2. k · p Band Structure Theory

2.1. 8 × 8 k · p Hamiltonian Model

Based on the theory of Luttinger–Kohn [21] and Bir–Pikus [22], the 8 × 8 k · p Hamiltonian for bulk zincblende crystal, which describes the interaction between the conduction and the valence bands (heavy-hole (HH), the light-hole (LH), and the spin–orbit split-off (SO)) including strain effects reads:
H 8 × 8 = E c + A 3 ν 2 U U 0 0 ν * 2 ν * 3 ν * E v P Q S 1 2 S 0 0 R 2 R 2 U S * E v P + Q 2 Q ν * R 0 3 2 S U 1 2 S * 2 Q E v P Δ 2 ν * 2 R 3 2 S 0 0 0 ν 2 ν E c + A 3 ν * 2 U U 0 0 R * 2 R * 3 ν E v P Q S * 1 2 S ν R * 0 3 2 S * 2 U S E v P + Q 2 Q 2 ν 2 R * 3 2 S * 0 U 1 2 S 2 Q E v P Δ
where
A = A k + A ϵ P = P k + P ϵ Q = Q k + Q ϵ A k = 2 2 m e * k t 2 + k z 2 P k = 2 2 m 0 γ 1 k t 2 + k z 2 Q k = 2 2 m 0 γ 2 k t 2 2 k z 2 R = 2 2 m 0 3 γ 2 k x 2 k y 2 + 2 i γ 3 k x k y S = 2 2 m 0 2 3 γ 3 k x i k y k z ν = 1 6 P c v k x + i k y U = 1 3 P c v k z P c v = m 0 i S | i x | X = 2 2 m 0 E p A ϵ = a c ϵ x x + ϵ y y + ϵ z z P ϵ = a v ( ϵ x x + ϵ y y + ϵ z z ) Q ϵ = b 2 ( ϵ x x + ϵ y y 2 ϵ z z )
The shape of the Hamiltonian usually depends on the states and on the order of the basis states used for the construction. The above Hamiltonian is formulated using the following basis states where it is assumed that the growth z-axis of the crystal coincides with the crystallographic axis [001]:
| 1 = | i S | 2 = 1 2 | X + i Y = | 3 2 , 3 2 | 3 = 1 6 | X + i Y + 2 Z = | 3 2 , 1 2 | 4 = 1 3 | X + i Y + Z = | 1 2 , 1 2 | 5 = | i S | 6 = 1 2 | X i Y = | 3 2 , 3 2 | 7 = 1 6 | X i Y + 2 Z = | 3 2 , 1 2 | 8 = 1 3 | X i Y Z = | 1 2 , 1 2
These states are formed by an appropriate linear combinations of atomic p-like zone center basis states | X , | Y , | Z and their spin counterpart | X , | Y , | Z , respectively, as described by Kane [23].
In addition, γ 1 , γ 2 , and γ 3 are Kohn–Luttinger parameters; E c and E v stand for the unstrained conduction and valence band edges, respectively; k x , k y , and k z are the wave vector components; k t 2 = k x 2 + k y 2 ; m e * is the conduction-electron effective mass and m 0 * is the free electron mass; P c v is the Kane’s interband momentum-matrix element parameter, which is also related to the Kane’s energy E p ; Δ is the spin–orbit splitting energy; a c , a v , and b are the Bir–Pikus hydrostatic and shear deformation potentials, respectively; and ϵ x x , ϵ y y , and ϵ z z are the nonzero components of the strain tensor in the case of a biaxial Strain. This case covers most of the important strained systems, namely a bulk semiconductor under an external uniaxial stress and a semiconductor strained-layer pseudomorphically grown on a (001) substrate. These components of the strain tensor arise from two strain contributions. Firstly, intrinsic due to lattice constant mismatch defined by:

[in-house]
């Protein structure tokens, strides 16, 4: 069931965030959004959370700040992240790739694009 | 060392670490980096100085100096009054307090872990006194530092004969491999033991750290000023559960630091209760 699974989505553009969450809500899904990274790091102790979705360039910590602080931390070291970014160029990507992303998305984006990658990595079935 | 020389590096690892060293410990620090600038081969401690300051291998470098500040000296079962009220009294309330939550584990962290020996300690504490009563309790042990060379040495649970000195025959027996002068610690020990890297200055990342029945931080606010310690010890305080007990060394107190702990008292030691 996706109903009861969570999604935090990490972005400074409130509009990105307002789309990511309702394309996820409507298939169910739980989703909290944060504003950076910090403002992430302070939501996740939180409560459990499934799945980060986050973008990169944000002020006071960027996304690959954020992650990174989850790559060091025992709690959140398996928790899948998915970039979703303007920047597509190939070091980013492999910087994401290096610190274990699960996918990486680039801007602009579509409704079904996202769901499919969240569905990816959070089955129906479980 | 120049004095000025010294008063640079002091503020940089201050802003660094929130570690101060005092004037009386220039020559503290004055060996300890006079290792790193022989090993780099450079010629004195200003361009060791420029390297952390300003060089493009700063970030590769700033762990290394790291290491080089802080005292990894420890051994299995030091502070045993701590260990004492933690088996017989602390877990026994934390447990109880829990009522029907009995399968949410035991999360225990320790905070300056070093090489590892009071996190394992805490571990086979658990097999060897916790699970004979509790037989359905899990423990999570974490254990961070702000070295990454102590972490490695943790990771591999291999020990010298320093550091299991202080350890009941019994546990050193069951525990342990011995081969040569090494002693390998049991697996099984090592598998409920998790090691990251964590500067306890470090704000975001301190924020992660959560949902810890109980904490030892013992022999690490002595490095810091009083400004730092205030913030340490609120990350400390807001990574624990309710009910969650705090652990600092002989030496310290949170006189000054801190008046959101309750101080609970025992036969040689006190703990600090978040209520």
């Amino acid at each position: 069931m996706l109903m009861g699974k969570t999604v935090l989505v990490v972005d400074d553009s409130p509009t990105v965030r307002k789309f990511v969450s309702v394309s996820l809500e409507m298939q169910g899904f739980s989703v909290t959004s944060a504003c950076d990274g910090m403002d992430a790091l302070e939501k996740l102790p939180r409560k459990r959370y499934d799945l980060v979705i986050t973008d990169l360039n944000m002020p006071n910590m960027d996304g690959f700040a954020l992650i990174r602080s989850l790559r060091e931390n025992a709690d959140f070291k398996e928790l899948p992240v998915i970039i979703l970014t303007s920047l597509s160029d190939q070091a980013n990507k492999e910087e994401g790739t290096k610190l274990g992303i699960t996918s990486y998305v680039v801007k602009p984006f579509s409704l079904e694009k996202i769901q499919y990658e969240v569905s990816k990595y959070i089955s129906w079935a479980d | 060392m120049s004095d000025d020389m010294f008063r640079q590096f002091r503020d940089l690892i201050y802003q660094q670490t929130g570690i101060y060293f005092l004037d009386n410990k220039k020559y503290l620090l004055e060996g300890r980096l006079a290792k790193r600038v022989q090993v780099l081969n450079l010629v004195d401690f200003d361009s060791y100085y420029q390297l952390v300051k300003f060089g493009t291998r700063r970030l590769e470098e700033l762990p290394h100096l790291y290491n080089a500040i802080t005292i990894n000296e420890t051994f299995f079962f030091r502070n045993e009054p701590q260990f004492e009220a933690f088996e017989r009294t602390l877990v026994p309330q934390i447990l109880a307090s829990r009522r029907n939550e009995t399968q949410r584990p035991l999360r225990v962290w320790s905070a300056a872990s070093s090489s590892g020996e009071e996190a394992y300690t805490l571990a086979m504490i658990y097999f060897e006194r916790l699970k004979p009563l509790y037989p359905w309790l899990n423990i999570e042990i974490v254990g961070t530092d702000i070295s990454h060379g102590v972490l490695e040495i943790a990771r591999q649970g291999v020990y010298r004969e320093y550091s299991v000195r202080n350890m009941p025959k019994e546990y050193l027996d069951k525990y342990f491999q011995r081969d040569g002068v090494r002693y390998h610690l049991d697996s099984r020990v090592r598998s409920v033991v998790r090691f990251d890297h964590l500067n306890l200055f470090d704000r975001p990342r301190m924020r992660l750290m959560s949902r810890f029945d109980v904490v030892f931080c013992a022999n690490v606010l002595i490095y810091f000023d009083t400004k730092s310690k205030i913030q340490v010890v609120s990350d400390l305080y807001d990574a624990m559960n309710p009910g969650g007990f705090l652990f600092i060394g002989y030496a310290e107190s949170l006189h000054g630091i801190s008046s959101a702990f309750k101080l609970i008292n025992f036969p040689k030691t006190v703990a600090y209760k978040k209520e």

ϵ x x = ϵ y y = a s u b a a ϵ z z = 2 C 11 C 12 ϵ x x
where a s u b and a are the lattice constant of the substrate and of any layer material within the heterostructures, respectively. C11 and C12 are the elastic stiffness constants. Secondly, extrinsic due to external applied stress, which, for the case of an external uniaxial stress T along the directions [100], [110], and [001], contributes by [24]:
100 : ϵ x x = S 11 T , ϵ y y = ϵ z z = S 12 T . 110 : ϵ x x = ϵ y y = 1 2 S 11 + S 12 T , ϵ z z = S 12 T , ϵ x y = 1 4 S 44 T . 001 : ϵ x x = ϵ y y S 12 T , ϵ z z = S 11 T .
where S 11 , S 12 , and S 44 are compliance constants related to the elastic stiffness constants.

2.2. Non-Parabolic Single Band k · p Model

This model is a simplified version of the multiband model where only a single band is concerned. If one ignores the interaction between the conduction band and the valance bands, which is the case for most III–V direct gap semiconductors, then the conduction band can be described using the following single band parabolic Hamiltonian model [25]:
H ( k ) = 2 2 k x 2 + k y 2 m t * + k z 2 m e * + E c + a c ϵ x x + ϵ y y + ϵ z z
where m e * is the electron effective mass along the growth direction and m t * the transverse one. E c is the unstrained conduction band edge. The fact of using two different effective masses is to account for the anisotropy of the energy band. To increase the accuracy of this model Hamiltonian, the effect of non-parabolicity has to be accounted for, which includes the effect of remote bands in an indirect way without the need to solve the full multi-band Hamiltonian. To this end, an energy-dependent effective mass model has been proposed [26]:
m e * ( E ) = m e * · 1 + E E c E g
where E g is an effective energy gap and does not necessarily match with real energy gap. With this energy dependence, and under the effective mass approximation [27], the eigenvalue problem corresponding to the Hamiltonian in Equation (6) is quadratic and a nonlinear one in terms of energy [28]. To solve such a problem, an iterative algorithm should be invoked to avoid dealing with a fourth-order derivative when ensuring the continuity of probability current across heterointerfaces, which involves only the first derivative of the envelop function.

3. Finite Element Discretization of a K · P Hamiltonian